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To meet new people and broaden your network, it helps to set up scenarios that allow you to easily speak with people and get to know them. Just as you wouldn’t schedule an intimate dinner date at a loud and boisterous restaurant, you’ll want to conduct some of your hobby networking in groups where it’s easy to have one-on-one or small-group conversations. It’s even better if the groups encourage you to do so. And so, if you want to make sure you’re optimizing your networking time, consider the below suggestions when deciding upon your next hobby.
1. Book Clubs
While these may be centered on business or professional topics, any book club may help facilitate networking. You’ll obviously have something in common with everyone there, since you’ll all have read the same book, and it’s easy to get to know people when you’re discussing it. Participants are likely encouraged to share some of their personal experiences, so you’ll be able to learn details to help you connect on a one-to-one basis at a later time.
Typically, gardening is a quiet activity, so it will be easy to chat and get to know people in a gardening club. If you’re a master gardener or expert, you can share your valuable expertise, which can help inspire people to open their networks to you. Alternatively, if you want to learn to grow better flowers or vegetables, asking questions of experts will help make them feel valued and important, which is useful if you want to tap into their expertise about professional topics.
Similar to gardening, if you’re a great cook, you can join a class or group and share your expertise. If you set yourself up as a go-to resource, you can attract positive attention and win new friends. If you want to improve your skills, you’ll provide someone else an outlet to share their expertise.
While some people who are very serious about their art may prefer to engage in their passion in silence, you should be able to find classes that would welcome someone interested in art and conversation. Take a class or join a group dedicated to painting, throwing pottery, or another art form and you could meet several new contacts.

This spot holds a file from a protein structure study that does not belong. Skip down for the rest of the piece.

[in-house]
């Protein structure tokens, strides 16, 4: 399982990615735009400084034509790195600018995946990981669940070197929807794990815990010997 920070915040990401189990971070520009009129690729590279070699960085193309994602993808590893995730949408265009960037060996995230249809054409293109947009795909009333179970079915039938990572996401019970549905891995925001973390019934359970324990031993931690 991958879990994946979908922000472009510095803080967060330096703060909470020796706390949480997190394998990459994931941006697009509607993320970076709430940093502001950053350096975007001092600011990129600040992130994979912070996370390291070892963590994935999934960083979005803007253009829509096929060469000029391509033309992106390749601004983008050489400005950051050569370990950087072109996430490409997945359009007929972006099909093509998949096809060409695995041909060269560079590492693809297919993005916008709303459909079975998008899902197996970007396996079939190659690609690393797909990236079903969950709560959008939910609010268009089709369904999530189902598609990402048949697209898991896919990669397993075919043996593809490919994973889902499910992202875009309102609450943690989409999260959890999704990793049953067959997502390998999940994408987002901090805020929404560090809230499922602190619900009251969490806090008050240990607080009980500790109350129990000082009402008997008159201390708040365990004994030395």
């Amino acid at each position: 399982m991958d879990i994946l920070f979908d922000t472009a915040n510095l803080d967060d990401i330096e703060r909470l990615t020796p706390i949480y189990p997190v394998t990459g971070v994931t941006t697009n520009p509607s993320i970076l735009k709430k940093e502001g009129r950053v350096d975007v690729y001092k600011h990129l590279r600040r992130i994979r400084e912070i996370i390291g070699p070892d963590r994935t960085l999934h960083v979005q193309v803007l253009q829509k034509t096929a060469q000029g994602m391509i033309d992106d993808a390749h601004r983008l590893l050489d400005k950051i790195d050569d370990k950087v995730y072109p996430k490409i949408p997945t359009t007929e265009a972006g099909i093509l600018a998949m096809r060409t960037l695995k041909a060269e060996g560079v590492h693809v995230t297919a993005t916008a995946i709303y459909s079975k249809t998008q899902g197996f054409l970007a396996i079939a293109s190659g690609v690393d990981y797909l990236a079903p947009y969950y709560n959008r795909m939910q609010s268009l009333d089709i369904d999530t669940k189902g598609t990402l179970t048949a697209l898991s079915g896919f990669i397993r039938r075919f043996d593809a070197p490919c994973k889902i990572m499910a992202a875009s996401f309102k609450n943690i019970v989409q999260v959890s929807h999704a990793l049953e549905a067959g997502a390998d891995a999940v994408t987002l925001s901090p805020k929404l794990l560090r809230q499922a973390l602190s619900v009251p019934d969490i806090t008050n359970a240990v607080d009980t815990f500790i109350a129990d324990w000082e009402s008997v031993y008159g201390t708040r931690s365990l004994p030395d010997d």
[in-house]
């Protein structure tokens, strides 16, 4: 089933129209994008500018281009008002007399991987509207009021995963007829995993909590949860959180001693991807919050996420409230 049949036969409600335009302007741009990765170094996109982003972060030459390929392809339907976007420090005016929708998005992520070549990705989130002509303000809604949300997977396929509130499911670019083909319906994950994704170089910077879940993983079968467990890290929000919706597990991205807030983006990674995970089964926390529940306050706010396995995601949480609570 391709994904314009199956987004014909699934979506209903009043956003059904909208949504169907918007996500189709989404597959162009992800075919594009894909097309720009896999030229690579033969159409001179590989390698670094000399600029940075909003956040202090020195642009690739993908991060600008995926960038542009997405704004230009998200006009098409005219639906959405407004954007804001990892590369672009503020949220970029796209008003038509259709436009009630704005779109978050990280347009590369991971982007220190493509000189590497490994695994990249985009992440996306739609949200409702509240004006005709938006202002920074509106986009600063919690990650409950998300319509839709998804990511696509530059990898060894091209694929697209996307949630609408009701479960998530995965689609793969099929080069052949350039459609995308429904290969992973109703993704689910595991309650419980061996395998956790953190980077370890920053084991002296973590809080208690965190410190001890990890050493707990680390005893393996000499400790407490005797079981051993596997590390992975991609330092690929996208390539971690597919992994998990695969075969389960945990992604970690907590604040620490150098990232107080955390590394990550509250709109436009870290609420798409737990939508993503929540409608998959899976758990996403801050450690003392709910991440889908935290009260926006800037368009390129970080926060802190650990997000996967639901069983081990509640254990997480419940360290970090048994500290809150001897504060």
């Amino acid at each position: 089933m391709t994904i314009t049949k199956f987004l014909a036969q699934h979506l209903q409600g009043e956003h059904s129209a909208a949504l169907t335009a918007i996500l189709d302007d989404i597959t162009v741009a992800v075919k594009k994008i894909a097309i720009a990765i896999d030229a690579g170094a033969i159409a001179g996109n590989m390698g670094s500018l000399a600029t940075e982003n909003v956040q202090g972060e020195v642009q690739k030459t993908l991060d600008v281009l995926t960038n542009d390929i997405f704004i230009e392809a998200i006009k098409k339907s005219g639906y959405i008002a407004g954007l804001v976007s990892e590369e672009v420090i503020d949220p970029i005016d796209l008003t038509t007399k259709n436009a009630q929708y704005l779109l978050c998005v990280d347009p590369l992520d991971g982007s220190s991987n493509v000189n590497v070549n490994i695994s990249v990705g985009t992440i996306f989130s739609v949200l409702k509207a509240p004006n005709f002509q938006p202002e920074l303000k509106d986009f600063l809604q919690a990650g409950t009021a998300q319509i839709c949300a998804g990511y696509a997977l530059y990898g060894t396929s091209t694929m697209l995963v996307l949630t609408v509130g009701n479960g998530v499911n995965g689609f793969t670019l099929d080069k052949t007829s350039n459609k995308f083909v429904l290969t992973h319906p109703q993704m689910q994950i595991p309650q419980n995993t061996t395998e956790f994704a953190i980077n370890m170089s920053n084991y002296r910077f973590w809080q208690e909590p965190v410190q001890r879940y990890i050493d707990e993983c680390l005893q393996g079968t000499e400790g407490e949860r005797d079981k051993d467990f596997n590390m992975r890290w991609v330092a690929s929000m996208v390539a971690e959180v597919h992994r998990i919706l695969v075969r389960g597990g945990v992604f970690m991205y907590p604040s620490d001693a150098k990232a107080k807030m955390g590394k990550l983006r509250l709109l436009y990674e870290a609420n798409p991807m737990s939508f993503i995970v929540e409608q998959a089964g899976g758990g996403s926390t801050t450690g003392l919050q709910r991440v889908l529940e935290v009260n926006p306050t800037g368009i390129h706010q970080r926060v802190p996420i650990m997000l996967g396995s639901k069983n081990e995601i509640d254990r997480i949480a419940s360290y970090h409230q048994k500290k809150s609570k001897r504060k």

Sports teams make great networking venues, but some are, admittedly, better than others for getting to know each other. Golf is a stereotypical, go-to hobby for professionals because it attracts people who tend to be a bit more affluent and who have some time on their hands. Of course, there is a lot of time on the course to exchange information and stories.
Do you enjoy nature trails and exploring new areas? Even urban areas have walking clubs. Walking side-by-side offers many opportunities to engage in conversation, which makes it an easy way to get to know people. Compared to a cycling group for example, a walking club provides a lot more time to talk.
Select a cause that really resonates with you, and you’ll likely be able to find a group that would welcome you to network with them. If you become very involved in the organization, especially in leadership roles, you’ll not only meet a lot of new people but also demonstrate your skills. This may help convince people of your professional credentials, and help them feel more comfortable referring you to meet someone they know who should also be in your network. Even if you choose a passion that has nothing to do with your professional expertise, such as stocking food for a pantry, try to insert yourself in situations where it’s easy to meet new people and get to know them. Plus, research shows hiring managers appreciate people who volunteer, so if you spend your time helping others, you’ll likely help raise your profile too.
Of course, these suggestions do not include every hobby that could be great for networking. If you want your hobby hours to double as networking time, consider the advantages of what these activities offer: quiet environments, easy access to one-on-one or small group conversations, and opportunities to get to know the people around you.
This post was adapted from the new Vault Guide to Networking.
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